of the ascendancy of Messiah. If Pharaoh would have been
successful in killing all newborn Israelite males for a
protracted period of time, the nation of Israel would
have been stopped dead in its tracks long before Messiah
would be born (Exodus 1:15-16, 22). If Herod would have been successful
in killing Yeshua in his slaughter of the babes in
Bethlehem, Yeshua would never have died for the
sins of the world (Matthew 2:16). And what of the massive
attack against Israel prophesied in Revelation 12, above?
According to Hosea 5:15 and Matthew 23:39, the return of
Messiah is predicated upon the return of Israel to her
Messiah on a national scale. If Satan could destroy the nation before she
turns to her Messiah, he would prevent Messiah's return, his own being bound in the abyss for a thousand
years (Revelation 20:2-3) and then being cast into the Lake of
Fire which burns forever (Revelation 20:10). Indeed,
anti-Semitism's peculiar irrationality and ferocity
Part 1) is driven not only by Satan's protracted effort to usurp the throne
of God, but by his desperate effort to prevent his own demise
and eternal damnation. His final
assault on Israel will be carried out with such
determination and ferocity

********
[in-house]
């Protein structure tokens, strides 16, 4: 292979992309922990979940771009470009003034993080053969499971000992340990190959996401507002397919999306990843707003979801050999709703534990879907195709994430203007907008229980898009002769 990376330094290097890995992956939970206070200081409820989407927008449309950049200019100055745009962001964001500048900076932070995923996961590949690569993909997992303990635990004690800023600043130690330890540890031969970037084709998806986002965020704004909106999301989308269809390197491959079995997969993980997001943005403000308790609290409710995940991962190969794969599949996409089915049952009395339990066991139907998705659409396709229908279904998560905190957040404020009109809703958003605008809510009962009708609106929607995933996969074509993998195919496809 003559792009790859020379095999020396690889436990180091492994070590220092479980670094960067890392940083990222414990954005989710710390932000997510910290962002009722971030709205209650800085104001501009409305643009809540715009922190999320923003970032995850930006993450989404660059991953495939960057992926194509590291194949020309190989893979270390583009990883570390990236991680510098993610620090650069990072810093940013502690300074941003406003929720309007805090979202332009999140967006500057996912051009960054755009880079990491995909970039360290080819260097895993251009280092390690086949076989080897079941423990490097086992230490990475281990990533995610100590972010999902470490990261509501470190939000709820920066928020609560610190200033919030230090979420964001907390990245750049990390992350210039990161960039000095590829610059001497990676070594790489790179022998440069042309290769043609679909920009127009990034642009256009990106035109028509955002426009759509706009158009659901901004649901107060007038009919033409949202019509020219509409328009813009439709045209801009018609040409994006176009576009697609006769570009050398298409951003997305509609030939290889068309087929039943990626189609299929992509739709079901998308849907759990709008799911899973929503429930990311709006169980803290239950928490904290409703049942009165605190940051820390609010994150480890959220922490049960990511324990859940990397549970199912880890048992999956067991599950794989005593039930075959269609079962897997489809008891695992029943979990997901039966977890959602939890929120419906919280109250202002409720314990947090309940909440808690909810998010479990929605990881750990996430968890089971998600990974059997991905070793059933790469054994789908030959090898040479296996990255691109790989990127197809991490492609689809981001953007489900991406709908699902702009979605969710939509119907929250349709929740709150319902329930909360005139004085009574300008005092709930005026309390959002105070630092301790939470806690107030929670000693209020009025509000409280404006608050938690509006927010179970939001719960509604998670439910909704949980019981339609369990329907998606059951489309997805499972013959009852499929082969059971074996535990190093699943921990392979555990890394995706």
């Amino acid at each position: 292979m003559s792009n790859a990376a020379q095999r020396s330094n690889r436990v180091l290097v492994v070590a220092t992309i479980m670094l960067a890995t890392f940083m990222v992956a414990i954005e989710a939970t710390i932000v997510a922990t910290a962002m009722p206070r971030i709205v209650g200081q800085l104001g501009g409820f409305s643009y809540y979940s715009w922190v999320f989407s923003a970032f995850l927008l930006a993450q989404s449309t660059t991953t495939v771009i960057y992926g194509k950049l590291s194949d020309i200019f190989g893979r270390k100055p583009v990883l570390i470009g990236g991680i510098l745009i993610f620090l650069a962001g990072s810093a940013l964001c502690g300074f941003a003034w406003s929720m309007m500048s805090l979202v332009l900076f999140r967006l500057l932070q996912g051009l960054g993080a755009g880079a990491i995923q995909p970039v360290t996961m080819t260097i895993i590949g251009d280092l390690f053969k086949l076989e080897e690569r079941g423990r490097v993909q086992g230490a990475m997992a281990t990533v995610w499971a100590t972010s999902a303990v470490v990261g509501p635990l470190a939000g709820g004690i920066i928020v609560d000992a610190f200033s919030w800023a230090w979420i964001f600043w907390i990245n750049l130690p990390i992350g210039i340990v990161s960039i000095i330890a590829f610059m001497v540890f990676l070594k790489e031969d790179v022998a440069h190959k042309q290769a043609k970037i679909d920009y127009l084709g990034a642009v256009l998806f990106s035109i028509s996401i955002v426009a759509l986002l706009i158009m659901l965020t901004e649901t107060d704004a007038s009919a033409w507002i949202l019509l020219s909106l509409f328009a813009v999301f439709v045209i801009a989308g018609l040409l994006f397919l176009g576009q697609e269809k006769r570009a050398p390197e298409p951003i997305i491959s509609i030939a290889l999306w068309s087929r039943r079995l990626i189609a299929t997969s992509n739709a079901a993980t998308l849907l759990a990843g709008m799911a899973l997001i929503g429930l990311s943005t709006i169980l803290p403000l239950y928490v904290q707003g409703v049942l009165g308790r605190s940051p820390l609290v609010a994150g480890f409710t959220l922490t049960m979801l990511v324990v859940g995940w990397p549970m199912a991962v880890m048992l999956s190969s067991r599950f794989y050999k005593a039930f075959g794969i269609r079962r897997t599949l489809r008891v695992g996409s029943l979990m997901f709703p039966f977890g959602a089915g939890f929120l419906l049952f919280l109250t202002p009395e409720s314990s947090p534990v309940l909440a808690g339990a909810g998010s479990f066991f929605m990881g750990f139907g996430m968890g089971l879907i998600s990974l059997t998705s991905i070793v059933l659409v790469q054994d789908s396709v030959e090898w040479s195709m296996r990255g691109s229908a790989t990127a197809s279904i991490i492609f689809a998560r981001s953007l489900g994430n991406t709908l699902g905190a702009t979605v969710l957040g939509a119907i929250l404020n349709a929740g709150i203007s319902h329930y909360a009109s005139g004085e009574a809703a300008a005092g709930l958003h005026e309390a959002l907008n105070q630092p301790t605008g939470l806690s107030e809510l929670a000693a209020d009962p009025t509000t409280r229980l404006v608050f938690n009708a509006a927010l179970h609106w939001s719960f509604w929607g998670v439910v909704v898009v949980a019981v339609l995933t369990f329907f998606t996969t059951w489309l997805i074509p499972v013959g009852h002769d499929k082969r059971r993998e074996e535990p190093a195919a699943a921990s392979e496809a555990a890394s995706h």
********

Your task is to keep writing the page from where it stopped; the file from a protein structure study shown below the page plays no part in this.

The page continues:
that God will need to intervene to bring those days to an
to prevent the destruction of
the entire nation:
Unless those days had been cut short, no life would
have been saved; but for the sake of the elect those days
will be cut short (Matthew 24:22 and Mark 13:20 with
Zechariah 13:8). Context shows that
the elect here refers to Israel.
Visible and Behind the Scenes Persecution
Satan's persecution of
Israel is often by means of stirring up direct physical
violence. That will be the nature of the
persecution of the woman
in Revelation 12:13. We know that because of verse 15:
And the serpent
poured water like a river out of his mouth after the
woman, so that he might cause her to be swept away with
the flood. When Scripture uses the figure of a
flood symbolically, it refers to a military invasion. This
is seen in Daniel 9:26, where the prophesied Roman